Letters for January 12, 2006

Yet another Sacramento

Re “On the road to Sacramento” by Jeffrey M. Barker (SN&R Feature story, December 29):

I enjoyed the travel report about visiting the “other” Sacramentos.

While visiting South America last year, I took a side trip from Buenos Aires, Argentina, to Colonia del Sacramento, Uruguay, for pretty much the same reason the author made his own journey. The name said “Sacramento,” so I just had to see it.

Sacramento, Uruguay, is a pleasant place to visit. Like our own Sacramento, it is located on a river. In this case, it is the Rio Plata, which forms the border with Argentina and is so wide at this point that a high-speed catamaran ferry takes nearly an hour to make the crossing. The historic district of the town, founded by the Portuguese and dating back to the late 17th century, is full of colorful houses and shops linked by windy cobblestone streets. This Uruguayan version of “Old Sacramento” was named a United Nations World Heritage site in 1995. While walking through the town, you almost feel as if you’ve stepped back in time.

The town can easily be visited in one day from Buenos Aires but really merits a couple of days to soak up the tranquil atmosphere. From Colonia del Sacramento, there are easy connections by bus to the capital of Uruguay, Montevideo, or onward to the beach resorts of Punta del Este.

Paul Weber

He’s a myth buster

Re “Five arena myths” (SN&R Editorial, December 29):

The statements in this editorial are mostly full of half-truths at best.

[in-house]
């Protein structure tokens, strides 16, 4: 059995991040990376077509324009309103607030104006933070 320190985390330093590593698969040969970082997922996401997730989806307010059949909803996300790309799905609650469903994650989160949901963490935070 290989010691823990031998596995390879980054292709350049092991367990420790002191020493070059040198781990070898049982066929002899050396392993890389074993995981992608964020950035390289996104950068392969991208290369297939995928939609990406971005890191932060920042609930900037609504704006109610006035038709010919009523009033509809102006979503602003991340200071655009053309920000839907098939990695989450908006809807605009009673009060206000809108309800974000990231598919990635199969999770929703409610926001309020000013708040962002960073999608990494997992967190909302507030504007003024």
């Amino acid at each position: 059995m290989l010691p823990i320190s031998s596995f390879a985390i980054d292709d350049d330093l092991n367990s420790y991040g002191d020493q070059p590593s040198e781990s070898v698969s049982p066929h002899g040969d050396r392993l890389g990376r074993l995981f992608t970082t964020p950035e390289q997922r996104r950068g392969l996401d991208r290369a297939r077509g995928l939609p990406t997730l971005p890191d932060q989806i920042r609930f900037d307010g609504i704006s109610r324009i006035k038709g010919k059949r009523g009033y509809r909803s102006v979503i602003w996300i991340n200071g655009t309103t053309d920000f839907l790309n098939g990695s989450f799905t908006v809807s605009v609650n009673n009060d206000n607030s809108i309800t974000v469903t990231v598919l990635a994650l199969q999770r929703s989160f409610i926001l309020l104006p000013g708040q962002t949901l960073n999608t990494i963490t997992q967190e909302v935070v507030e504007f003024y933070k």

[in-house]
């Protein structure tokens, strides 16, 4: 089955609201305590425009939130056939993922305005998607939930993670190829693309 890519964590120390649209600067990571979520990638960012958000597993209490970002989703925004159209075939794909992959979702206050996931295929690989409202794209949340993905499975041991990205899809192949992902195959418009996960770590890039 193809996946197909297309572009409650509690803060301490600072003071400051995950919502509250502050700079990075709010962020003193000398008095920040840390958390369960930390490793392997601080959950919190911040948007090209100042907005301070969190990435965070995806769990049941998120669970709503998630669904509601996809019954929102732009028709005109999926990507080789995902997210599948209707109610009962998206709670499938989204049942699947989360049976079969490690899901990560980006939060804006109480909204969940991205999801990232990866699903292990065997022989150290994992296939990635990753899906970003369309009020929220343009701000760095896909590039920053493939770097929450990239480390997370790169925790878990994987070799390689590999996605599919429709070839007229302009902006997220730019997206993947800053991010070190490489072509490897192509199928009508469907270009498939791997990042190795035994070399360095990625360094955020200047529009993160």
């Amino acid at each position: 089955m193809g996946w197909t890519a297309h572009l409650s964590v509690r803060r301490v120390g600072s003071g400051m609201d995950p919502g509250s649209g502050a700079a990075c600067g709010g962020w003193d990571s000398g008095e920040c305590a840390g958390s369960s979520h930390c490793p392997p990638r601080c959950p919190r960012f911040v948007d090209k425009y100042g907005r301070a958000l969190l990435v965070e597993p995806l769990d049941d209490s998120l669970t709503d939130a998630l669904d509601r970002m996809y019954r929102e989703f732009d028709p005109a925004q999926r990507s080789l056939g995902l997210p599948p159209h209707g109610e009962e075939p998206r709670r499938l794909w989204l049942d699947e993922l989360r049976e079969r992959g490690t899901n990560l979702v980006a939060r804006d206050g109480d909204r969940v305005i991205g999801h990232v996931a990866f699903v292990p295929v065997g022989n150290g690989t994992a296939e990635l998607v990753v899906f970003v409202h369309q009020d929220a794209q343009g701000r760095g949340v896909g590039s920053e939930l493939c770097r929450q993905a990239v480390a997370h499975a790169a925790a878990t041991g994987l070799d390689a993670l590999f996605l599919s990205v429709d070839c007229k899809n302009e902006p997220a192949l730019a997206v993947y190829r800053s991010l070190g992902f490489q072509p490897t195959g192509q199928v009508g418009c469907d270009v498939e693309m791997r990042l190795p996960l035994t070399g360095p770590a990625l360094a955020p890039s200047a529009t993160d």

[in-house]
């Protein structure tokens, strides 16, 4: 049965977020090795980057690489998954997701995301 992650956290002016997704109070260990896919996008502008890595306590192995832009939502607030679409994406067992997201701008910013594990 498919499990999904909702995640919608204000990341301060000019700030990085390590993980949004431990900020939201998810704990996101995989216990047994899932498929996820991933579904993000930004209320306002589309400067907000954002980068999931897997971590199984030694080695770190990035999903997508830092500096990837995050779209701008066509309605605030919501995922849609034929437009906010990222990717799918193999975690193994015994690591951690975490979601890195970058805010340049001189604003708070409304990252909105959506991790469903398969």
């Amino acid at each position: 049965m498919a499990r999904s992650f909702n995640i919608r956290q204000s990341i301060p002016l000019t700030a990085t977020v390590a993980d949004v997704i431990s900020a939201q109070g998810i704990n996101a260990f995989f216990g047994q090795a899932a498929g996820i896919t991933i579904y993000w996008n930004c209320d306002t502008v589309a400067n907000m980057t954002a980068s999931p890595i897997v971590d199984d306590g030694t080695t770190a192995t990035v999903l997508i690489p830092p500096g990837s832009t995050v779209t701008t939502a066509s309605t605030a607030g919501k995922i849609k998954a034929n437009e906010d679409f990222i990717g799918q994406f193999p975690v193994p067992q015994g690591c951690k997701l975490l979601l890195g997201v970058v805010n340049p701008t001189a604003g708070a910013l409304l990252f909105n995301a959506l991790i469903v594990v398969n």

The most glaring is the second half of Myth No. 4, which is totally untrue. The L.A. Clippers never played a season of home games at the Pond. Their former home arena was the L.A. Sports Arena, a very old venue. Yes, the Clippers did play a few “one-off” games at the Pond during the time Staples was being built, but it was not their home arena.

If a new arena was to be built with whoever’s money, that would mean (at the very least) more ticket tax monies to the city. Arco would most likely become a venue for other types of sports and other entertainment events currently not feasible because of scheduling conflicts/availabilities, which again would provide more tax revenue to the city. The basic design of Arco does not warrant trying to “fix”/remodel (using even 20 percent of your $400 million figure) a structure that was cheaply built.

The only real myth is that a new arena venue would only benefit the Kings/Maloofs.

Please do your readers a favor and check your facts before you print an editorial that only feeds the fire of people with your social and political views.

Doug Pumphrey
via e-mail

SN&R responds: Mr. Pumphrey is correct in pointing out the Clippers never played a full season of home games at the Pond in Anaheim, but then our editorial did not claim that they did. We mentioned that the Clippers, which played 41 “home” games at the Pond between 1993 and 1999 (while playing the remainder at the Sports Arena) opted to share the Staples Center with the Lakers rather than continue playing games at the Pond.